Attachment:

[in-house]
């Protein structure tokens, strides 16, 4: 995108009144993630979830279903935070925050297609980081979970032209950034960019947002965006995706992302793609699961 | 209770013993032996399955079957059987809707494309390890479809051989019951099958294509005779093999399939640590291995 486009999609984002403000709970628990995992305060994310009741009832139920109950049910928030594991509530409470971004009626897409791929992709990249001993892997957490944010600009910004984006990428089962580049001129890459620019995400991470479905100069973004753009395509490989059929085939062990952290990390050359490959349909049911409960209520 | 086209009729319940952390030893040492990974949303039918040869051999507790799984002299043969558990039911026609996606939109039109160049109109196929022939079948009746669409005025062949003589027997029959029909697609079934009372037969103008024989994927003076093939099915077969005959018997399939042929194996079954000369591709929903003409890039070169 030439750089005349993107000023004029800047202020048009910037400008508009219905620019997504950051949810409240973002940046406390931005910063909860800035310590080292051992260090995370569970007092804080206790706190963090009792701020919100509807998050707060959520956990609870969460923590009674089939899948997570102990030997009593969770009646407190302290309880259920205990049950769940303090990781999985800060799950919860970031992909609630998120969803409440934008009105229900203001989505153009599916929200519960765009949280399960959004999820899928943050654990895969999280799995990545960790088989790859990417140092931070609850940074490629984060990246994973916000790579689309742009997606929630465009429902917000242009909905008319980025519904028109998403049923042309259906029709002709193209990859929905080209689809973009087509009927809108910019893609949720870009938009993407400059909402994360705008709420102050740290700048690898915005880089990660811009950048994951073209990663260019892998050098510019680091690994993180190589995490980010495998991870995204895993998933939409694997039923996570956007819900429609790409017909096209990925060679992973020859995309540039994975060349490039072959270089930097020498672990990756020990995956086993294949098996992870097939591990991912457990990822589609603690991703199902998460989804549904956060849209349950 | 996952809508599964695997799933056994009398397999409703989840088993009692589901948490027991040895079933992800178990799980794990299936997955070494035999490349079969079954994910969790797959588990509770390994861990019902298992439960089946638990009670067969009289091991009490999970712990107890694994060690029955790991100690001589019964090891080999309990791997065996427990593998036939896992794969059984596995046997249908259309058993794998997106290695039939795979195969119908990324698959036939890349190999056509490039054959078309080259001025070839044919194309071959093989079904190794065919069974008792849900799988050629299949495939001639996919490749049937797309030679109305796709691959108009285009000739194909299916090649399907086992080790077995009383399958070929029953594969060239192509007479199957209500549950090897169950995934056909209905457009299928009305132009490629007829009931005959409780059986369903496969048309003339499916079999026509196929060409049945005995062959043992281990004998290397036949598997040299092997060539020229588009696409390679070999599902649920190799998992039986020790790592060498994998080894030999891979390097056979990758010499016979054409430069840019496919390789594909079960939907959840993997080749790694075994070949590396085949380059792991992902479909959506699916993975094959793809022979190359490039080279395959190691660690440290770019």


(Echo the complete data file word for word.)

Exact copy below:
[in-house]
């Protein structure tokens, strides 16, 4: 995108009144993630979830279903935070925050297609980081979970032209950034960019947002965006995706992302793609699961 | 209770013993032996399955079957059987809707494309390890479809051989019951099958294509005779093999399939640590291995 486009999609984002403000709970628990995992305060994310009741009832139920109950049910928030594991509530409470971004009626897409791929992709990249001993892997957490944010600009910004984006990428089962580049001129890459620019995400991470479905100069973004753009395509490989059929085939062990952290990390050359490959349909049911409960209520 | 086209009729319940952390030893040492990974949303039918040869051999507790799984002299043969558990039911026609996606939109039109160049109109196929022939079948009746669409005025062949003589027997029959029909697609079934009372037969103008024989994927003076093939099915077969005959018997399939042929194996079954000369591709929903003409890039070169 030439750089005349993107000023004029800047202020048009910037400008508009219905620019997504950051949810409240973002940046406390931005910063909860800035310590080292051992260090995370569970007092804080206790706190963090009792701020919100509807998050707060959520956990609870969460923590009674089939899948997570102990030997009593969770009646407190302290309880259920205990049950769940303090990781999985800060799950919860970031992909609630998120969803409440934008009105229900203001989505153009599916929200519960765009949280399960959004999820899928943050654990895969999280799995990545960790088989790859990417140092931070609850940074490629984060990246994973916000790579689309742009997606929630465009429902917000242009909905008319980025519904028109998403049923042309259906029709002709193209990859929905080209689809973009087509009927809108910019893609949720870009938009993407400059909402994360705008709420102050740290700048690898915005880089990660811009950048994951073209990663260019892998050098510019680091690994993180190589995490980010495998991870995204895993998933939409694997039923996570956007819900429609790409017909096209990925060679992973020859995309540039994975060349490039072959270089930097020498672990990756020990995956086993294949098996992870097939591990991912457990990822589609603690991703199902998460989804549904956060849209349950 | 996952809508599964695997799933056994009398397999409703989840088993009692589901948490027991040895079933992800178990799980794990299936997955070494035999490349079969079954994910969790797959588990509770390994861990019902298992439960089946638990009670067969009289091991009490999970712990107890694994060690029955790991100690001589019964090891080999309990791997065996427990593998036939896992794969059984596995046997249908259309058993794998997106290695039939795979195969119908990324698959036939890349190999056509490039054959078309080259001025070839044919194309071959093989079904190794065919069974008792849900799988050629299949495939001639996919490749049937797309030679109305796709691959108009285009000739194909299916090649399907086992080790077995009383399958070929029953594969060239192509007479199957209500549950090897169950995934056909209905457009299928009305132009490629007829009931005959409780059986369903496969048309003339499916079999026509196929060409049945005995062959043992281990004998290397036949598997040299092997060539020229588009696409390679070999599902649920190799998992039986020790790592060498994998080894030999891979390097056979990758010499016979054409430069840019496919390789594909079960939907959840993997080749790694075994070949590396085949380059792991992902479909959506699916993975094959793809022979190359490039080279395959190691660690440290770019």